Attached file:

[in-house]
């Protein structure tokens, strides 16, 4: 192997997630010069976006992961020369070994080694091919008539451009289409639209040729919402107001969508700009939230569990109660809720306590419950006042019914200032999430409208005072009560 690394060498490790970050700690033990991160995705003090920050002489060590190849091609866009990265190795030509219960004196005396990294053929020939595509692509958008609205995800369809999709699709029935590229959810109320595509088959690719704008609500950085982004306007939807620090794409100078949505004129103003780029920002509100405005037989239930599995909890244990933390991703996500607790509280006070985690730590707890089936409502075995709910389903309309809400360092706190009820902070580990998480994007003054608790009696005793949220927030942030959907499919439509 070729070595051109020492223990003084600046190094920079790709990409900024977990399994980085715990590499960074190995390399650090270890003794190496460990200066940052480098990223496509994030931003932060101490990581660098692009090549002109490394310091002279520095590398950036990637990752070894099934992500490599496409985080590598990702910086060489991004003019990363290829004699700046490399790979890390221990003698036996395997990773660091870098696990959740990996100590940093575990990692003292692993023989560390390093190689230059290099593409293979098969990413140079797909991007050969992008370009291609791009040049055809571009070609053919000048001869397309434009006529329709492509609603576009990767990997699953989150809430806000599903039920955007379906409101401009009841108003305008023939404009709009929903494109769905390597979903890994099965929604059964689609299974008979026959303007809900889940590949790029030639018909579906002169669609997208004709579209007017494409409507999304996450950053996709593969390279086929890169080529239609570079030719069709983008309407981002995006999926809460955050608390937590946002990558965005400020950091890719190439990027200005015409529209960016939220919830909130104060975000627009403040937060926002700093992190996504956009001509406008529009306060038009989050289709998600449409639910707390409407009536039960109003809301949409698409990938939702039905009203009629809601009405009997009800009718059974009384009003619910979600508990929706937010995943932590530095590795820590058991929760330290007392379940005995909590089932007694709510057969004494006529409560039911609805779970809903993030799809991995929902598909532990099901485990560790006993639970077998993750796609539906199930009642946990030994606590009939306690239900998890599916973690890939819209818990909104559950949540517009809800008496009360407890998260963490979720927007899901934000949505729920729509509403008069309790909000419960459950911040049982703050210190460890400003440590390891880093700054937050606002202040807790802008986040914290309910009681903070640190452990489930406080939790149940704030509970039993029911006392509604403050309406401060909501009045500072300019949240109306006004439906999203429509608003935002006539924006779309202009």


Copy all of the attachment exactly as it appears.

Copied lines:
[in-house]
């Protein structure tokens, strides 16, 4: 192997997630010069976006992961020369070994080694091919008539451009289409639209040729919402107001969508700009939230569990109660809720306590419950006042019914200032999430409208005072009560 690394060498490790970050700690033990991160995705003090920050002489060590190849091609866009990265190795030509219960004196005396990294053929020939595509692509958008609205995800369809999709699709029935590229959810109320595509088959690719704008609500950085982004306007939807620090794409100078949505004129103003780029920002509100405005037989239930599995909890244990933390991703996500607790509280006070985690730590707890089936409502075995709910389903309309809400360092706190009820902070580990998480994007003054608790009696005793949220927030942030959907499919439509 070729070595051109020492223990003084600046190094920079790709990409900024977990399994980085715990590499960074190995390399650090270890003794190496460990200066940052480098990223496509994030931003932060101490990581660098692009090549002109490394310091002279520095590398950036990637990752070894099934992500490599496409985080590598990702910086060489991004003019990363290829004699700046490399790979890390221990003698036996395997990773660091870098696990959740990996100590940093575990990692003292692993023989560390390093190689230059290099593409293979098969990413140079797909991007050969992008370009291609791009040049055809571009070609053919000048001869397309434009006529329709492509609603576009990767990997699953989150809430806000599903039920955007379906409101401009009841108003305008023939404009709009929903494109769905390597979903890994099965929604059964689609299974008979026959303007809900889940590949790029030639018909579906002169669609997208004709579209007017494409409507999304996450950053996709593969390279086929890169080529239609570079030719069709983008309407981002995006999926809460955050608390937590946002990558965005400020950091890719190439990027200005015409529209960016939220919830909130104060975000627009403040937060926002700093992190996504956009001509406008529009306060038009989050289709998600449409639910707390409407009536039960109003809301949409698409990938939702039905009203009629809601009405009997009800009718059974009384009003619910979600508990929706937010995943932590530095590795820590058991929760330290007392379940005995909590089932007694709510057969004494006529409560039911609805779970809903993030799809991995929902598909532990099901485990560790006993639970077998993750796609539906199930009642946990030994606590009939306690239900998890599916973690890939819209818990909104559950949540517009809800008496009360407890998260963490979720927007899901934000949505729920729509509403008069309790909000419960459950911040049982703050210190460890400003440590390891880093700054937050606002202040807790802008986040914290309910009681903070640190452990489930406080939790149940704030509970039993029911006392509604403050309406401060909501009045500072300019949240109306006004439906999203429509608003935002006539924006779309202009």